California lemon law civil penalty is an additional award of money that the court imposes on the manufacturer for the benefit of the consumer. Such civil penalty is awarded only in cases of a willful violation of Song Beverly Consumer Warranty Act. For example, when a manufacturer or a distributor knowingly refuses to repurchase or replace a vehicle in violation of lemon law.

The penalty can be up to a maximum of two times the amount of plaintiff’s actual damages. The primary purpose of the penalty is to punish the manufacturer or the distributor and to deter it from future violations of California lemon law. The consumer bears the burden of proving that the violation of California lemon law was willful to be able to receive the award of lemon law civil penalty.

Whether to award the penalty or not is generally decided by the jury and not by the court. The jury is usually asked using CACI No. 3244 form whether the violation was willful and whether it should impose a civil penalty. If the jury decides it should impose a penalty, it also needs to decide what would be the appropriate amount of the penalty capped by the twice the amount of actual damages.

The jury, however, cannot impose a civil penalty when it finds that the manufacturer or the distributor in good faith determined that there was no obligation to replace or repurchase the vehicle for whatever appropriate reasons. In Jensen v. BMW of North America, Inc. (1995) 35 Cal.App.4th 112, 136 the court noted that among factors that the jury should consider when imposing a lemon law civil penalty, the jury should determine whether (1) the manufacturer knew the vehicle had not been repaired after a reasonable number of attempts, and (2) whether the manufacturer had a written policy to repair or replace according to the act.

California Lemon Law FAQs

Below is our list of Lemon Law Frequently Asked Questions that contain quick answers to most lemon law related questions. If you cannot find the answer you are looking for in Lemon Law FAQ section below, feel free to contact us for a free initial consultation or use the menu on the right to learn more about lemon law.

What Type of Warranties Qualify?

To be able to benefit from California lemon law, the consumer good should be within the manufacturer’s or distributor’s original warranty period. In case of vehicles, these are usually the 3 year and 36,000 mile, or 4 year and 50,000 mile limited warranties. The powertrain warranties are also within California lemon law’s authority. Some manufacturer extended warranties also qualify. 3rd party warranty plans, however, do not qualify.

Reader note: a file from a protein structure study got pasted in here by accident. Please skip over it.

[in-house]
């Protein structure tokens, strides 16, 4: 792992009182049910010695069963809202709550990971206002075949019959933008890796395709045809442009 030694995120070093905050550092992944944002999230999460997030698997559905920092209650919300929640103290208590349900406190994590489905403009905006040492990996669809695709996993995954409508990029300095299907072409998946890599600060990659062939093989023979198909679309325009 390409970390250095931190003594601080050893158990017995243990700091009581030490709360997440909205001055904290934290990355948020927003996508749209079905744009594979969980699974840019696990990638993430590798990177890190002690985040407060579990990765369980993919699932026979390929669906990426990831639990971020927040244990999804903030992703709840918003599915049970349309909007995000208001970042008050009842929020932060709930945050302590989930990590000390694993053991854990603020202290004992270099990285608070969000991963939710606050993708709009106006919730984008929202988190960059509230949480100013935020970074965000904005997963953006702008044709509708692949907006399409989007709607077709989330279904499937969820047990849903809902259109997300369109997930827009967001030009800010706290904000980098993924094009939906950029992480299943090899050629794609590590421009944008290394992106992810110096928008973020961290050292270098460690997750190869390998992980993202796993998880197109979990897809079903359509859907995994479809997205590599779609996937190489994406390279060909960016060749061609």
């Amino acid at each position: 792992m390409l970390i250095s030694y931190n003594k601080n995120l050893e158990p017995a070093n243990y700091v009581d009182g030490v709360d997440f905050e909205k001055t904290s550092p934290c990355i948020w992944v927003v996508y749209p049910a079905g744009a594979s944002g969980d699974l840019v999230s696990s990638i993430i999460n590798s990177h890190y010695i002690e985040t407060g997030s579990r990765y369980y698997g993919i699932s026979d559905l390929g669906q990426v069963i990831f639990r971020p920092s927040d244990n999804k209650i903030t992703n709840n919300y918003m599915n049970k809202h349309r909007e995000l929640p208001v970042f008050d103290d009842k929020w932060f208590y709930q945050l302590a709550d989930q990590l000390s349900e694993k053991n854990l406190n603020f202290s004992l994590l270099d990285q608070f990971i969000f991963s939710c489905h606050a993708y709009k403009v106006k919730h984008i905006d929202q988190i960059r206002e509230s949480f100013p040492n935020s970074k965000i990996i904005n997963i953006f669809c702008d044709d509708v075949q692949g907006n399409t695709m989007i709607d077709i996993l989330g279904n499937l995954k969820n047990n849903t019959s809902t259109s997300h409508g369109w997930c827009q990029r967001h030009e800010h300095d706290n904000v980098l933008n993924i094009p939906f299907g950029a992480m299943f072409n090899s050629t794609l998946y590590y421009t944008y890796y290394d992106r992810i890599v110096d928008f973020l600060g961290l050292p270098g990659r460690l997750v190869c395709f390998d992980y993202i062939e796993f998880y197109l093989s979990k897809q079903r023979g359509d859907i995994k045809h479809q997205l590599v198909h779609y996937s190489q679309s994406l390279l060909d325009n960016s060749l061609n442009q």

Can a Used Car Be a Lemon?

Used cars qualify under lemon law as long as they are still within the qualifying warranties mentioned above. Used cars that are outside the original warranty do not qualify. If you have a used car outside the warranty period that has repeated problems, it is a good idea to run a vehicle history check. The problems may be caused by a prior undisclosed accident. In that case you would have a claim against the dealer that sold you the used vehicle.

Can a Leased Car Be a Lemon?

Yes, a leased car can be a lemon.

Do I Need a Lemon Law Attorney to Handle my Case?

You are not required to have an attorney to handle your lemon law case, but it only helps to have one. California lemon law requires the manufacturer to pay your attorney’s fee whenever a vehicle is repurchase according to the law. This means that if your vehicle is bought back by the manufacturer, you do not need to pay anything to your lawyer. His or her fee will be paid by the manufacturer, separate and apart from your refund.

Which Defects Are Covered Under California Lemon Law?

Any defects that substantially impair the use, value, or safety of the vehicle qualify under California lemon law. Whether the defect impairs the use, value, or safety of the vehicle often depends on how well the consumer can argue or prove their case. If argued correctly, a navigation system defect that lags when updating the vehicle’s location can get you a lemon law buyback.

What Will I Get if My Vehicle is Repurchased?

Upon a lemon law buyback the consumer receives all payments made on the vehicle, including the down payment, and monthly payments (lease or finance), minus the mileage offset (Learn how to do a lemon law buyback calculation in California). The manufacturer will also reimburse your sales tax, registration fees, license fees, and any other fees and charges. The manufacturer will also cover the remaining balance on the loan of the vehicle. The best part is, the manufacturer will pay your attorney’s fees, so the representation will end up being completely free for you. In certain limited cases you may also receive a lemon law civil penalty that is paid my the manufacturer or the distributor for your benefit.

What Will I Not Get if My Vehicle is Repurchased?

You will not get reimbursed for any late payment charges on your lease or finance account. You will also not be reimbursed for your vehicle insurance payments. Any amounts paid for the aftermarket parts or service agreements that were not sold and installed by the manufacturer or the dealer will also not be reimbursed. You can, however, remove those parts from the vehicle as long as the vehicle is not damaged by the removal. You may also try to cancel any third party service contracts. You will still be responsible for any damage done to the vehicle and to make sure that the tire thread is within the acceptable limits.

What Will Happen if My Vehicle is Not Repurchased?

Sometimes the manufacturer offers a lump sum settlement in return to you agreeing not to sue the manufacturer for your lemon law claims. This usually happens when the defects are either not substantial enough, or there are very few repair attempts, or when the vehicle has already been repaired. If this happens, you may take the lump sum payment and keep the vehicle. The vehicle will still be covered under the warranty and any defects will still be repaired by the manufacturer per the warranty. If the manufacturer pays your attorney’s fee separately, we will not charge you anything. Additionally, we will never charge you anything out-of-pocket, even if we go all the way to trial and recover nothing.

What if I Have More Questions?

If the California Lemon Law FAQ section did not contain the answers you were looking for, feel free to contact us at 747-777-2977. We offer a free consultation for prospective clients.